Fade back in on the Shredder going to the “Slash for Cash” dojo, proving his mission objective of doing things by himself is immediately ignored. Shredder quickly takes over the dojo from Smash, who runs the Slash for Cash dojo because apparently Dr. Seuss wrote this episode. Also, Shredder cuts up a sandbag, which seems fairly unnecessary but by the standards of this episode of maybe the most exciting thing that has happened yet.
April returns to work after cooling down, just in time to find her boss still flirting with his girlfriend on the job. She tries to explain that the turtles aren’t a threat, but Thompson isn’t hearing it because of trying to keep up with all the hot cartoon sex he is implied to be having. This episode is horny, and this scene is unnecessary as April storms off again.
Cutting back to the dojo, Shredder has apparently spent the afternoon whipping the entire dojo of losers into shape. At this point the Shredder’s brilliant plan is unveiled: the Slash for Cash dojo members are now the “Crooked Ninja Turtle” gang, which includes doing crimes in turtle themed t-shirts and “masks”. I recognize as a show for children they have to easily communicate when disguises and ruses are being used, but as an older observer, between the turtles’ “human” outfits and these turtle costumes, everyone in this New York is apparently easily confused and near sighted as hell. Except for April O’Neil, who apparently only recognizes that the gang isn’t actual giant turtles because she is friends with the real giant turtles and also not an idiot.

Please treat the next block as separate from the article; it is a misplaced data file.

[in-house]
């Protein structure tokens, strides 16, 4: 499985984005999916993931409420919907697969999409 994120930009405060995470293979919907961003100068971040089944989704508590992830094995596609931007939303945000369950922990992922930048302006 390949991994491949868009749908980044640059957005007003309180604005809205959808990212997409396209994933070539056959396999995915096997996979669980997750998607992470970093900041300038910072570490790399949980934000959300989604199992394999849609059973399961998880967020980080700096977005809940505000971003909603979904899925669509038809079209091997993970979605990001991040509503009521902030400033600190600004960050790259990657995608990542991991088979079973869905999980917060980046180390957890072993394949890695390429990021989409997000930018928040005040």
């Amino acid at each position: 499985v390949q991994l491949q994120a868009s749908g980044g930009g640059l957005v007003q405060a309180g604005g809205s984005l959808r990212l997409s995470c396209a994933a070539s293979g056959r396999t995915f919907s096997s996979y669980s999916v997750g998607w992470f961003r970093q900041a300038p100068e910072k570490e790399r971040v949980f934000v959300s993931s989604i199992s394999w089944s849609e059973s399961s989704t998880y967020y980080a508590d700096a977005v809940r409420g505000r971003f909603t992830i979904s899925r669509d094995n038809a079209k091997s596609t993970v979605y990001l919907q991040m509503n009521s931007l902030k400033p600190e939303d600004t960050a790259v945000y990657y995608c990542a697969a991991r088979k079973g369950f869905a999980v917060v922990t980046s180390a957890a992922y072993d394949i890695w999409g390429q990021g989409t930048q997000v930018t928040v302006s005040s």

Anyway, the Crooked Ninja Turtle gang get a nice little montage of causing chaos and generally being dicks, which the police seem helpless to stop because oh right ninjas are the most dangerous thing in the world in this universe; I am only now remembering that this whole show started with a “ninja crime wave” that completely stymied law enforcement because those kicks are too sweet.